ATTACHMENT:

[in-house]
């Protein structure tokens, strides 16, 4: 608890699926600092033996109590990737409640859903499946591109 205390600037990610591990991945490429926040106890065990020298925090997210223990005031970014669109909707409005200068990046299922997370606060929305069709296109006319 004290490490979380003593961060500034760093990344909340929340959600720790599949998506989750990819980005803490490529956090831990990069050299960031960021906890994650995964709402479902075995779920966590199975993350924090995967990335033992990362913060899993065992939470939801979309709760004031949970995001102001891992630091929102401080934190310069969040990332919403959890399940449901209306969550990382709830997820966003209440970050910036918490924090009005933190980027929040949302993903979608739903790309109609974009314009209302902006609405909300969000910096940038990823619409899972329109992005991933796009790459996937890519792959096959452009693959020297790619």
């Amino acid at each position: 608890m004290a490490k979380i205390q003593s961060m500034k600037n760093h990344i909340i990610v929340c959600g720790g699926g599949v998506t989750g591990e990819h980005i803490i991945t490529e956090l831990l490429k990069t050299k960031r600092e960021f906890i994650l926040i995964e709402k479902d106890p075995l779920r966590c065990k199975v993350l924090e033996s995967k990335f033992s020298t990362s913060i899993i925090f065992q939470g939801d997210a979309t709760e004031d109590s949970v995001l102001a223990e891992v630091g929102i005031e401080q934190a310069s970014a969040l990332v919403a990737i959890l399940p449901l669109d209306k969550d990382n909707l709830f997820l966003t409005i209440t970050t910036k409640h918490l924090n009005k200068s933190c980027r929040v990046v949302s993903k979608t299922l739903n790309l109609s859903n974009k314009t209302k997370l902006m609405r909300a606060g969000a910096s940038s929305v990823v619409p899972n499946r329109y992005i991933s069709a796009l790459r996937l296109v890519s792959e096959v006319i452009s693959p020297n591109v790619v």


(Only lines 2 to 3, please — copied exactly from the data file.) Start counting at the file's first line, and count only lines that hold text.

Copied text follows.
């Protein structure tokens, strides 16, 4: 608890699926600092033996109590990737409640859903499946591109 205390600037990610591990991945490429926040106890065990020298925090997210223990005031970014669109909707409005200068990046299922997370606060929305069709296109006319 004290490490979380003593961060500034760093990344909340929340959600720790599949998506989750990819980005803490490529956090831990990069050299960031960021906890994650995964709402479902075995779920966590199975993350924090995967990335033992990362913060899993065992939470939801979309709760004031949970995001102001891992630091929102401080934190310069969040990332919403959890399940449901209306969550990382709830997820966003209440970050910036918490924090009005933190980027929040949302993903979608739903790309109609974009314009209302902006609405909300969000910096940038990823619409899972329109992005991933796009790459996937890519792959096959452009693959020297790619």
């Amino acid at each position: 608890m004290a490490k979380i205390q003593s961060m500034k600037n760093h990344i909340i990610v929340c959600g720790g699926g599949v998506t989750g591990e990819h980005i803490i991945t490529e956090l831990l490429k990069t050299k960031r600092e960021f906890i994650l926040i995964e709402k479902d106890p075995l779920r966590c065990k199975v993350l924090e033996s995967k990335f033992s020298t990362s913060i899993i925090f065992q939470g939801d997210a979309t709760e004031d109590s949970v995001l102001a223990e891992v630091g929102i005031e401080q934190a310069s970014a969040l990332v919403a990737i959890l399940p449901l669109d209306k969550d990382n909707l709830f997820l966003t409005i209440t970050t910036k409640h918490l924090n009005k200068s933190c980027r929040v990046v949302s993903k979608t299922l739903n790309l109609s859903n974009k314009t209302k997370l902006m609405r909300a606060g969000a910096s940038s929305v990823v619409p899972n499946r329109y992005i991933s069709a796009l790459r996937l296109v890519s792959e096959v006319i452009s693959p020297n591109v790619v």